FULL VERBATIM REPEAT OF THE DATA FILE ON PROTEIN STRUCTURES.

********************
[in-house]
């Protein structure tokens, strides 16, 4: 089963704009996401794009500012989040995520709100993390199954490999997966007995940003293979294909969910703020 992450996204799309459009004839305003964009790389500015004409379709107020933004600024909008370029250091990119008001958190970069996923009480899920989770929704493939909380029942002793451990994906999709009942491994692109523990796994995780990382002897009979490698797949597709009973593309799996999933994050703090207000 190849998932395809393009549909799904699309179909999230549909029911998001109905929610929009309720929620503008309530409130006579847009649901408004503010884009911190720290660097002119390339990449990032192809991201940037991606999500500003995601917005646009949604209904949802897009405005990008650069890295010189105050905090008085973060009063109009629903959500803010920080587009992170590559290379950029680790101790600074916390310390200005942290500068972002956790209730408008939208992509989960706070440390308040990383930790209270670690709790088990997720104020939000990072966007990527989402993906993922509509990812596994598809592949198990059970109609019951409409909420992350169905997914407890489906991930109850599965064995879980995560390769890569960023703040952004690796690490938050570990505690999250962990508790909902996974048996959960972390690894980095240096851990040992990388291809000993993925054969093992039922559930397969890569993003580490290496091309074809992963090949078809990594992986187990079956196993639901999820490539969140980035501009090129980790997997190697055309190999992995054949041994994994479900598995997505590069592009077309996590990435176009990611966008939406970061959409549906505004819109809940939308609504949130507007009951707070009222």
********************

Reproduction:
[in-house]
């Protein structure tokens, strides 16, 4: 089963704009996401794009500012989040995520709100993390199954490999997966007995940003293979294909969910703020 992450996204799309459009004839305003964009790389500015004409379709107020933004600024909008370029250091990119008001958190970069996923009480899920989770929704493939909380029942002793451990994906999709009942491994692109523990796994995780990382002897009979490698797949597709009973593309799996999933994050703090207000 190849998932395809393009549909799904699309179909999230549909029911998001109905929610929009309720929620503008309530409130006579847009649901408004503010884009911190720290660097002119390339990449990032192809991201940037991606999500500003995601917005646009949604209904949802897009405005990008650069890295010189105050905090008085973060009063109009629903959500803010920080587009992170590559290379950029680790101790600074916390310390200005942290500068972002956790209730408008939208992509989960706070440390308040990383930790209270670690709790088990997720104020939000990072966007990527989402993906993922509509990812596994598809592949198990059970109609019951409409909420992350169905997914407890489906991930109850599965064995879980995560390769890569960023703040952004690796690490938050570990505690999250962990508790909902996974048996959960972390690894980095240096851990040992990388291809000993993925054969093992039922559930397969890569993003580490290496091309074809992963090949078809990594992986187990079956196993639901999820490539969140980035501009090129980790997997190697055309190999992995054949041994994994479900598995997505590069592009077309996590990435176009990611966008939406970061959409549906505004819109809940939308609504949130507007009951707070009222």